IELTS speaking scores <6.5

LLED 7769: Required for TOEFL iBT speaking scores 23-26 or

IELTS speaking scores 6.5-7

 

 Electives:

Three 8000-level electives (9 credit hours) are chosen by the student, major professor and advisory committee. At least one elective (3 credit hours) must be a PHRM course. Options include:

PHRM 8010: Biochemical Targets of Drug Design

PHRM 8600: Drug Targets in Signal Transduction Cascades

PHRM 8260: Pharmacokinetics

PHRM 8270: Contemporary Concepts in Pharmacokinetics

PHRM 8190: Chemotherapy and Cancer

PHRM 8100: Pharmaceutical Analysis I

PHRM 8110: Pharmaceutical Analysis II

PHRM 8120: Mass Spectrometry

PHRM 8940: Organ Systems Toxicology

PHRM 8930: Chemical Toxicology

BCMB 8010: Advanced Biochemistry I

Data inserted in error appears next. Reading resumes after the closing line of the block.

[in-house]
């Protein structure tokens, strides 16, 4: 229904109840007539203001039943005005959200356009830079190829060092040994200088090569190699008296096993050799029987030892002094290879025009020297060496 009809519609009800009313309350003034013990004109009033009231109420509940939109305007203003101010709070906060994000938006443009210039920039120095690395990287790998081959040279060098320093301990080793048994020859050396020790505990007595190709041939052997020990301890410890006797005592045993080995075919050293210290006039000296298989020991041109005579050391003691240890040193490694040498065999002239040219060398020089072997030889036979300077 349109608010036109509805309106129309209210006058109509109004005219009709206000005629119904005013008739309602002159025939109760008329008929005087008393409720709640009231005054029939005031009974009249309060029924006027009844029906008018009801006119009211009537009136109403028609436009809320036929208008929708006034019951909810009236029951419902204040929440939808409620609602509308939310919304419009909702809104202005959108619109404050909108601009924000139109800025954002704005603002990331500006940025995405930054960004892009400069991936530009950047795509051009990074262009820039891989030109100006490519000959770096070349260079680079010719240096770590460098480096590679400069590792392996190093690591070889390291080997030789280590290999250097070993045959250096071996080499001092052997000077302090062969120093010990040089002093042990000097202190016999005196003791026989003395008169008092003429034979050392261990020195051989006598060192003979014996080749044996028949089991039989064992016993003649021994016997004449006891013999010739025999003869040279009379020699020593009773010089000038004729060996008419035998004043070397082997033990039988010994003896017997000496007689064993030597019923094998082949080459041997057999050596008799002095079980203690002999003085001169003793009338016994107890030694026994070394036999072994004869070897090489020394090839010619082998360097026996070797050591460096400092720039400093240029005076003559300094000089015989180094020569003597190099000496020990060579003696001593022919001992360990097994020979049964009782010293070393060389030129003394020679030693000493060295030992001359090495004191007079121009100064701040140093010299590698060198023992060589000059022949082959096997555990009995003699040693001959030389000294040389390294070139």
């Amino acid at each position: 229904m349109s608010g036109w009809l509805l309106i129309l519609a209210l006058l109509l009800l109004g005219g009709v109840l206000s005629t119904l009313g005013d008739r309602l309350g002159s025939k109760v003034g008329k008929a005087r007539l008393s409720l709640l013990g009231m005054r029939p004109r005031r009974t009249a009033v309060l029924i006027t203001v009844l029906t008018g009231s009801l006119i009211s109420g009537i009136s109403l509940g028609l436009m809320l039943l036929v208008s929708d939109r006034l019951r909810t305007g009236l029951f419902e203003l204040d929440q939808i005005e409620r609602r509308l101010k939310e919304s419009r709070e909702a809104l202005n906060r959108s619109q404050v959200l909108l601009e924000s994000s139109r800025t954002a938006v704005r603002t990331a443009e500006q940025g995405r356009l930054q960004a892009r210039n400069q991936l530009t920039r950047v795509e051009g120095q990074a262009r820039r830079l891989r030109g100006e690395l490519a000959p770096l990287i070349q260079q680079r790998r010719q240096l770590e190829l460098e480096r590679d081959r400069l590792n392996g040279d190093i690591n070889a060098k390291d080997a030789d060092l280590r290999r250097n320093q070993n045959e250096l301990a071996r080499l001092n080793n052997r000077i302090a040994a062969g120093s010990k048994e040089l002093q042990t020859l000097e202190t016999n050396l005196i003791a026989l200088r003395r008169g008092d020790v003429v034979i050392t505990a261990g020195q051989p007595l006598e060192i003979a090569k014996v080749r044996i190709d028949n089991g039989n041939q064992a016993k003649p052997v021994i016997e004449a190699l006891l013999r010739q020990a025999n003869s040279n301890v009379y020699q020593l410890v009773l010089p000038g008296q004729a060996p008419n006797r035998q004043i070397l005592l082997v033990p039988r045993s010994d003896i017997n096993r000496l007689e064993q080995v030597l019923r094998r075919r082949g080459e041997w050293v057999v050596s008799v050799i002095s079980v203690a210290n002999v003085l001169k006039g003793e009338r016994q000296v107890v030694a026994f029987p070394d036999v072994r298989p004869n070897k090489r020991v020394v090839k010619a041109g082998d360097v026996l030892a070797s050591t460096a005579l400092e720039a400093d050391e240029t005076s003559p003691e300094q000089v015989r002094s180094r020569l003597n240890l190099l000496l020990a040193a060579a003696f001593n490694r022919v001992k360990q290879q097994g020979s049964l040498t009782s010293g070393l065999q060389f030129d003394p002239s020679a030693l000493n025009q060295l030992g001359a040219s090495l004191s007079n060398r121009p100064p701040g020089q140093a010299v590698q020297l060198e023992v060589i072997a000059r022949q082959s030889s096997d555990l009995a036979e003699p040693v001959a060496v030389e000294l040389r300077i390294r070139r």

BCMB 8020: Advanced Biochemistry II

CBIO 8010: Molecular Cell Biology

CBIO 8100: Advanced Immunology

CBIO 8400: Advanced Cell Biology

GENE 8120: Advanced Topics /Gene Expression

GENE 8920: Nucleic Acids

GENE 8930: Advanced Molecular Genetics

VPHY 8010: Mammalian Cell Physiology

VPHY 8400: Neurophysiology

VPHY 8960: Molecular Toxicology

CHEM8110: Protein Structure-function

CHEM 8040: Advanced Physical Biochemistry

CHEM 8189: NMR Spectroscopy

CHEM 8310: Reaction Mechanisms in Organic Chemistry

CHEM 8320: Synthetic Organic Chemistry

CHEM 8340: Organic Spectroscopic Analysis


Laboratory research:

First Year Research Lab Rotations:

PHRM 7800    PBS Lab Rotations I (variable)

PHRM 7900    PBS Lab Rotations II  (variable)

 

Dissertation Research:

PHRM 9000    Dissertation Research (each semester after 1st year) (variable)

 

Dissertation Writing: